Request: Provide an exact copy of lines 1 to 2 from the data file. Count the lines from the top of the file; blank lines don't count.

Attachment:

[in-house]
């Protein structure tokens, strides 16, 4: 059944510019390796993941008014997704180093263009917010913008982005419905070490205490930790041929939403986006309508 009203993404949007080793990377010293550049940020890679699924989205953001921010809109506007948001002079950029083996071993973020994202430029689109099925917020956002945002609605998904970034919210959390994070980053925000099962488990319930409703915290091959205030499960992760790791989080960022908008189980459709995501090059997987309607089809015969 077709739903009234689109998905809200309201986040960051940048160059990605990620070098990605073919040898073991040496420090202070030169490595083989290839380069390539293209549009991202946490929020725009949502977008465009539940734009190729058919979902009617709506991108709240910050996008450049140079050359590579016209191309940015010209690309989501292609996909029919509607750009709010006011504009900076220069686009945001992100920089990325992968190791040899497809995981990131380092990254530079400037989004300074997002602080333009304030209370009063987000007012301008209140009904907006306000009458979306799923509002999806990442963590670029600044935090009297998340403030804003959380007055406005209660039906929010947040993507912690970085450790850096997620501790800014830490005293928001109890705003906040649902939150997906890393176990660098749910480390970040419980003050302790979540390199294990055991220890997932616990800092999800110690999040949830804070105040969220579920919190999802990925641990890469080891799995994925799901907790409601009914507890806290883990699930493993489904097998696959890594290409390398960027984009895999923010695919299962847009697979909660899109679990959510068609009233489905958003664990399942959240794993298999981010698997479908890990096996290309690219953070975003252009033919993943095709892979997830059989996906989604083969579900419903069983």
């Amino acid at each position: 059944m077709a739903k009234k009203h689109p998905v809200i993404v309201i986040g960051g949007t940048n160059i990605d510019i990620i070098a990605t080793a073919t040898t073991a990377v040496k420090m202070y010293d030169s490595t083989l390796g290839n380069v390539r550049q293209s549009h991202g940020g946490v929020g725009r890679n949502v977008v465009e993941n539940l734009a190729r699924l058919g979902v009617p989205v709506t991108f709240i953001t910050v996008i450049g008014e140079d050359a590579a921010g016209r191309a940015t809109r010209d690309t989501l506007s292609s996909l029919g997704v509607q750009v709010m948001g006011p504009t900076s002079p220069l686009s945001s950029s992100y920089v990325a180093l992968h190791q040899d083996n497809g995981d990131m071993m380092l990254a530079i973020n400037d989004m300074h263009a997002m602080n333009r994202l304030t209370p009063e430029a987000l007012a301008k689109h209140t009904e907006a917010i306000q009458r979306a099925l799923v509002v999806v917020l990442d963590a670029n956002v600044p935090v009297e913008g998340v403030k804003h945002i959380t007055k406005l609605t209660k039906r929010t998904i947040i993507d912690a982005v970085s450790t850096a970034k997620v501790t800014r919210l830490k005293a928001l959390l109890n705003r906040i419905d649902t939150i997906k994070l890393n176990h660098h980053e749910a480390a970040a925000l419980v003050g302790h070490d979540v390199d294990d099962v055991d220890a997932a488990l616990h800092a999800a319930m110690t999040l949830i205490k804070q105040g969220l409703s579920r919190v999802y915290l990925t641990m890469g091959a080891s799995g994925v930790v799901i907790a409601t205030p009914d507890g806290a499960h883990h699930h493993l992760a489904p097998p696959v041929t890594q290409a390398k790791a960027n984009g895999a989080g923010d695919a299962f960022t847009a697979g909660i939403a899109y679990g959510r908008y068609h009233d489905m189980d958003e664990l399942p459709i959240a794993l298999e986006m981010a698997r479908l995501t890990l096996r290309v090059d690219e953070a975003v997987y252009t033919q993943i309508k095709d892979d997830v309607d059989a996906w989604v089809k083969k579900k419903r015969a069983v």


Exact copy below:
[in-house]
């Protein structure tokens, strides 16, 4: 059944510019390796993941008014997704180093263009917010913008982005419905070490205490930790041929939403986006309508 009203993404949007080793990377010293550049940020890679699924989205953001921010809109506007948001002079950029083996071993973020994202430029689109099925917020956002945002609605998904970034919210959390994070980053925000099962488990319930409703915290091959205030499960992760790791989080960022908008189980459709995501090059997987309607089809015969 077709739903009234689109998905809200309201986040960051940048160059990605990620070098990605073919040898073991040496420090202070030169490595083989290839380069390539293209549009991202946490929020725009949502977008465009539940734009190729058919979902009617709506991108709240910050996008450049140079050359590579016209191309940015010209690309989501292609996909029919509607750009709010006011504009900076220069686009945001992100920089990325992968190791040899497809995981990131380092990254530079400037989004300074997002602080333009304030209370009063987000007012301008209140009904907006306000009458979306799923509002999806990442963590670029600044935090009297998340403030804003959380007055406005209660039906929010947040993507912690970085450790850096997620501790800014830490005293928001109890705003906040649902939150997906890393176990660098749910480390970040419980003050302790979540390199294990055991220890997932616990800092999800110690999040949830804070105040969220579920919190999802990925641990890469080891799995994925799901907790409601009914507890806290883990699930493993489904097998696959890594290409390398960027984009895999923010695919299962847009697979909660899109679990959510068609009233489905958003664990399942959240794993298999981010698997479908890990096996290309690219953070975003252009033919993943095709892979997830059989996906989604083969579900419903069983």